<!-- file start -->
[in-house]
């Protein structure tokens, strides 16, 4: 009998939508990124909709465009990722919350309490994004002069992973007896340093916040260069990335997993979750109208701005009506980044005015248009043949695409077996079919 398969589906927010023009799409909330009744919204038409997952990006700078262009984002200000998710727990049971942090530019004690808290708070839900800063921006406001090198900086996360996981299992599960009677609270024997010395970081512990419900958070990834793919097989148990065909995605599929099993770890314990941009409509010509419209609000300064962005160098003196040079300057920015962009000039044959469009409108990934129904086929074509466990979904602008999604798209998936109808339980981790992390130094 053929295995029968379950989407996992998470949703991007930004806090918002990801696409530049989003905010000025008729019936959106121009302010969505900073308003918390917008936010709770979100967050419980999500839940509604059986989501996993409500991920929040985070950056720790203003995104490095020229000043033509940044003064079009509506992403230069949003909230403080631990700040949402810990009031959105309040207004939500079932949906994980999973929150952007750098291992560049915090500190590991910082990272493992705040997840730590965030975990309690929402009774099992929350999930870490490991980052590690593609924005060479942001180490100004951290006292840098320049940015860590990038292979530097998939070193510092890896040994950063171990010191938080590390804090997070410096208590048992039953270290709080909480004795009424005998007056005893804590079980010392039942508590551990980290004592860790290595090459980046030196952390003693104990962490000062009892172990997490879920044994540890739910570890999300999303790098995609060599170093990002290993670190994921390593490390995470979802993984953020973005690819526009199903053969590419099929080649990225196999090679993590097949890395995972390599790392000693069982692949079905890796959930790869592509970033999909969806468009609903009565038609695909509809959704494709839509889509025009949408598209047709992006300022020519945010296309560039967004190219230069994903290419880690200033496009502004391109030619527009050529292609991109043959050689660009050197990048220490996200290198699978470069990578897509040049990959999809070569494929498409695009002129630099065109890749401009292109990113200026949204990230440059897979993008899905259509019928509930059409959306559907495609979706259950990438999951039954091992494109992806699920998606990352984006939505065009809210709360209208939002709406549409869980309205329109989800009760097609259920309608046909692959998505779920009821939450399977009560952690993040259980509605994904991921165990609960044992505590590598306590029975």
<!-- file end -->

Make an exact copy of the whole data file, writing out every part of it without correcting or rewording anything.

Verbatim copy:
[in-house]
């Protein structure tokens, strides 16, 4: 009998939508990124909709465009990722919350309490994004002069992973007896340093916040260069990335997993979750109208701005009506980044005015248009043949695409077996079919 398969589906927010023009799409909330009744919204038409997952990006700078262009984002200000998710727990049971942090530019004690808290708070839900800063921006406001090198900086996360996981299992599960009677609270024997010395970081512990419900958070990834793919097989148990065909995605599929099993770890314990941009409509010509419209609000300064962005160098003196040079300057920015962009000039044959469009409108990934129904086929074509466990979904602008999604798209998936109808339980981790992390130094 053929295995029968379950989407996992998470949703991007930004806090918002990801696409530049989003905010000025008729019936959106121009302010969505900073308003918390917008936010709770979100967050419980999500839940509604059986989501996993409500991920929040985070950056720790203003995104490095020229000043033509940044003064079009509506992403230069949003909230403080631990700040949402810990009031959105309040207004939500079932949906994980999973929150952007750098291992560049915090500190590991910082990272493992705040997840730590965030975990309690929402009774099992929350999930870490490991980052590690593609924005060479942001180490100004951290006292840098320049940015860590990038292979530097998939070193510092890896040994950063171990010191938080590390804090997070410096208590048992039953270290709080909480004795009424005998007056005893804590079980010392039942508590551990980290004592860790290595090459980046030196952390003693104990962490000062009892172990997490879920044994540890739910570890999300999303790098995609060599170093990002290993670190994921390593490390995470979802993984953020973005690819526009199903053969590419099929080649990225196999090679993590097949890395995972390599790392000693069982692949079905890796959930790869592509970033999909969806468009609903009565038609695909509809959704494709839509889509025009949408598209047709992006300022020519945010296309560039967004190219230069994903290419880690200033496009502004391109030619527009050529292609991109043959050689660009050197990048220490996200290198699978470069990578897509040049990959999809070569494929498409695009002129630099065109890749401009292109990113200026949204990230440059897979993008899905259509019928509930059409959306559907495609979706259950990438999951039954091992494109992806699920998606990352984006939505065009809210709360209208939002709406549409869980309205329109989800009760097609259920309608046909692959998505779920009821939450399977009560952690993040259980509605994904991921165990609960044992505590590598306590029975």